Maya (Mia Hansen-Løve, 2018)
What’s this all about?
Bland man falls in love with even blander girl in one the blandest love stories of them all.
After presenting Things to Come, her best work to date, Mia Hansen-Løve returns with a lifeless project where the French director disappointingly employs the cliché of the “exotic setting as a place to find yourself”.
In Maya, Gabriel (Roman Kolinka) decides to spend some time in India after being held as a prisoner of war, but the movie’s intentions are far from being an in-depth exploration of how to bounce back after a traumatic experience. Hansen-Love smartly doesn’t resort to flashbacks to illustrate Gabriel’s suffering and doesn’t turn him into a psychotic character either, but her clichéd view of the world, where sunshine and getting away from the city make you see things differently, makes its analysis on PTSD rather naïve.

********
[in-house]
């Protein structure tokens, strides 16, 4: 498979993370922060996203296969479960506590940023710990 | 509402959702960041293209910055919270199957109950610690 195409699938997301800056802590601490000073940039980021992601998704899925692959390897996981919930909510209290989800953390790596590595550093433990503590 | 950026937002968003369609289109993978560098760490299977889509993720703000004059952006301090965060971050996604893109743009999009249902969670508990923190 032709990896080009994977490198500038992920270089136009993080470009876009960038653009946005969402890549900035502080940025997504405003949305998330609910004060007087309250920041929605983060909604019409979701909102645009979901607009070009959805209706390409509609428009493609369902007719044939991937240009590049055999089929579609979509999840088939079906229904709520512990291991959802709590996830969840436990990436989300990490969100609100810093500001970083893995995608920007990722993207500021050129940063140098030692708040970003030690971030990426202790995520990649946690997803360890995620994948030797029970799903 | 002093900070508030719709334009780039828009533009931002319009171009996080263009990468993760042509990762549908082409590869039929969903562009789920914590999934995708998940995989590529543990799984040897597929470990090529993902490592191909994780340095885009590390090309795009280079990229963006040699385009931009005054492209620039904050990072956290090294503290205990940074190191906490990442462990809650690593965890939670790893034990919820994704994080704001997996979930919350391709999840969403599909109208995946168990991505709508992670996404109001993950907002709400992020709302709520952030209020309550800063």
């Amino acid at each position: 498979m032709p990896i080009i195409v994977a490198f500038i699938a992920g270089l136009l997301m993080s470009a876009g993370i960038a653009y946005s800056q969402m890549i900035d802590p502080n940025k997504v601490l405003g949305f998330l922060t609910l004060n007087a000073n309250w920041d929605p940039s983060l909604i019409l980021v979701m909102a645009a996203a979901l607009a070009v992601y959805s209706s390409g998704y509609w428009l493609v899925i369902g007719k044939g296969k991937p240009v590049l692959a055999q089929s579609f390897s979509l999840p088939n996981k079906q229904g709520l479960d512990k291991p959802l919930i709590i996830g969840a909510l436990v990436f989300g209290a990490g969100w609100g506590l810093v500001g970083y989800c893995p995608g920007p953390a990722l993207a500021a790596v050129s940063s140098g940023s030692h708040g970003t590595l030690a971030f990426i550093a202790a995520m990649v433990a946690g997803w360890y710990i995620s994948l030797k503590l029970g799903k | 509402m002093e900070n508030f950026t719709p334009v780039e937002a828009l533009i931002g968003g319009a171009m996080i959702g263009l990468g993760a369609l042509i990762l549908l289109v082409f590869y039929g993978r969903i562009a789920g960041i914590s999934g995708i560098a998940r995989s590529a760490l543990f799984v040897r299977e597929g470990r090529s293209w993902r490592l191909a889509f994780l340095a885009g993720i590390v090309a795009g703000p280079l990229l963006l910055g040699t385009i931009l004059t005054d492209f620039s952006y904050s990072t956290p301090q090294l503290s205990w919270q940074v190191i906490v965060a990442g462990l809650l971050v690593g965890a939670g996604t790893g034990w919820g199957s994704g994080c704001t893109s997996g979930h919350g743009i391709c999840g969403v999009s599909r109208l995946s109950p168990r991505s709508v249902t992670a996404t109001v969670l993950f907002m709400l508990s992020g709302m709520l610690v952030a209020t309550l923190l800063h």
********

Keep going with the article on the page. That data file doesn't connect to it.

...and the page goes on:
Once in India, Gabriel starts a platonic relationship with a much younger girl, but there’s hardly any passion between the two lovers, not even tenderness. When Gabriel and Maya (Aarshi Banerjee) are holding hands, it looks like they’re carrying luggage instead.
Mia Hansen-Løve’s filmography is characterised by not being too dramatic on her dramas, which can be a remarkable thing, but this time she also forgot to give her movie some spirit.
Directed by Mia Hansen-Løve | 2018 | France, Germany
Main cast: Roman Kolinka, Aarshi Banerjee, Alex Descas, Judith Chemla, Johanna ter Steege, Pathy Aiyar, Suzan Anbeh